Prior to the implementation of the renovation plan, the city’s jail capacity totaled about 19,400 beds, including 16,400 in Rikers Island-based jails and a total of 3,000 in four facilities in Brooklyn, Queens, Manhattan, and the Bronx. When the renovation plan is finished, capacity will stand at about 16,550.The planned overall reduction would bring capacity more in line with the jail population, which has decreased from a daily average of more than 14,500 in 2003, the peak over the past decade, to 13,362 last year.

The largest project in the plan to renovate Rikers Island is a new 1,500-bed jail at a cost of about $563 million. Also included is a new 800-bed annex to the Rose M. Singer Center ($4.4 million), which is set to open in the next two months. This facility houses detained and sentenced female adults and adolescents. The new beds will partially offset the reduction of thousands of older beds at the 10 current Rikers jails. Many of the older units were meant to be temporary, have been costly to maintain and are overdue for closure. One of the oldest facilities, the 1,194 bed James A. Thomas Center, has already been closed.

While all the capacity changes will occur in the Rikers Island facilities, the plan also calls for reopening jails in Brooklyn and Queens which have not housed inmates since 2003 and 2002, respectively, although their beds were still counted in the system’s capacity. Improvements to the Queens facility total about $550,000 in elevator replacement work. Renovation of the Brooklyn House of Detention will cost $3 million, but a previous proposal to increase its capacity has been dropped. It is expected that the Brooklyn House of Detention will reopen by the fall and the Queens House of Detention will be reopened in the spring of 2012.

While the Rikers Island renovations have drawn little public attention, there have been mixed reactions to the plans to reopen the Brooklyn and Queens facilities. Advocates and families of those arrested have complained of the inaccessibility of Rikers Island and prefer that inmates be housed in borough facilities near their homes. On the other hand, residents near the Brooklyn facility have in the past complained that reopening a jail in their neighborhood will stifle development.

City’s Capital Plan Grows: More Projects, Some More Spending

Posted by Ana M. Ventura, November 9, 2009

A number of fiscal mavens have voiced concerns in recent months that the city’s capital budget is too big and unaffordable. These concerns have not escaped the notice of Mayor Bloomberg, who has sought to reduce the amount the city spends on debt service—the interest and principal the city pays to borrow money for capital projects such as building schools, fixing roads, and buying fire trucks—by scaling back the city’s 10-year capital plan.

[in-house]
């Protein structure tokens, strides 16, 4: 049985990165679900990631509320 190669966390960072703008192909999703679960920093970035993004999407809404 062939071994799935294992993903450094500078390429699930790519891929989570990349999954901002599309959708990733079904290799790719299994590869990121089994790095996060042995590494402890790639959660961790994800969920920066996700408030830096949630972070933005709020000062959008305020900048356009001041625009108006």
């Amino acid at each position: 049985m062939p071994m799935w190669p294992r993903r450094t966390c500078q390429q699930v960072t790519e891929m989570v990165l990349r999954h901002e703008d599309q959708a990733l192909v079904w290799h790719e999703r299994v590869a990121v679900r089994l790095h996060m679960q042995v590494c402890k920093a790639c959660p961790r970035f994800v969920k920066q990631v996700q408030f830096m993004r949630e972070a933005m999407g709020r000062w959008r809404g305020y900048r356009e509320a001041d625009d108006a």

So it may come as a surprise to many observers that the city’s latest Adopted Capital Commitment Plan, which covers four years, has grown by hundreds of projects and millions of dollars. The Adopted Capital Commitment Plan, released in September, presents information on how much the city has appropriated in the current fiscal year and next three years for capital projects and a timeline for committing those project funds. This latest plan adds $708 million (adjusted for capital funds made available in 2009 but now pushed into the new plan) and nearly 700 capital projects, compared to the prior plan released in conjunction with the Mayor’s Executive Budget last spring. As in past years, the largest shares of capital funding go to school and environmental projects.

The city’s four-year capital plan allocates $38.4 billion for projects. Included in the plan total is $1.5 billion allocated at the request of the City Council and $680 million by the Borough Presidents. Roughly 80 percent of the funding comes from the city, with the remaining $7.8 billion coming from federal, state, and private grants.

These funds support nearly 7,400 projects (including school projects that are itemized separately in the city’s financial management system). The Adopted Capital Commitment Plan includes 941 new capital projects and drops 244 projects that were part of the prior plan. The new projects include 390 sponsored by the City Council and 108 sponsored by the Borough Presidents. Out of all the new projects certain types were among those most commonly added: there are 123 new citywide equipment purchases and 101 new parks and recreational facilities projects.

Nearly half of the plan’s total budget—$19.0 billion—is scheduled to be committed in fiscal year 2010. The rest of the funds are expected to be committed over the next three years: $6.9 billion in fiscal year 2011, $5.6 billion in fiscal year 2012, and $6.8 billion in fiscal year 2013. While the total for 2010 appears comparatively large, it is actually bulked up by previously authorized funds. Because some types of capital projects frequently fall behind schedule, the level of funds authorized by the Mayor’s budget office typically exceeds the expected commitments by about 35 percent.

Roughly $7.1 billion in capital funds were transferred, or rolled, from fiscal year 2009 into the new plan. Most capital funds rolled from a prior fiscal year tend to be allocated to the next year, as is the case under the new plan. But some of the funds rolled forward are also allocated to later years of the Capital Commitment Plan. Largely because of the funds rolled forward from 2009, the new plan is roughly 25 percent bigger than the prior $30.6 billion four-year plan.

But if you subtract the rollover funds, the latest plan still provides $708 million more (2.3 percent) than the prior plan. Almost all of this increase comes from additional city funding; about 1 percent of the $708 million comes from other sources.

Despite challenging economic times and recent actions by the Bloomberg Administration to curtail long-term city-funded capital spending, the city’s capital program continues to expand moderately.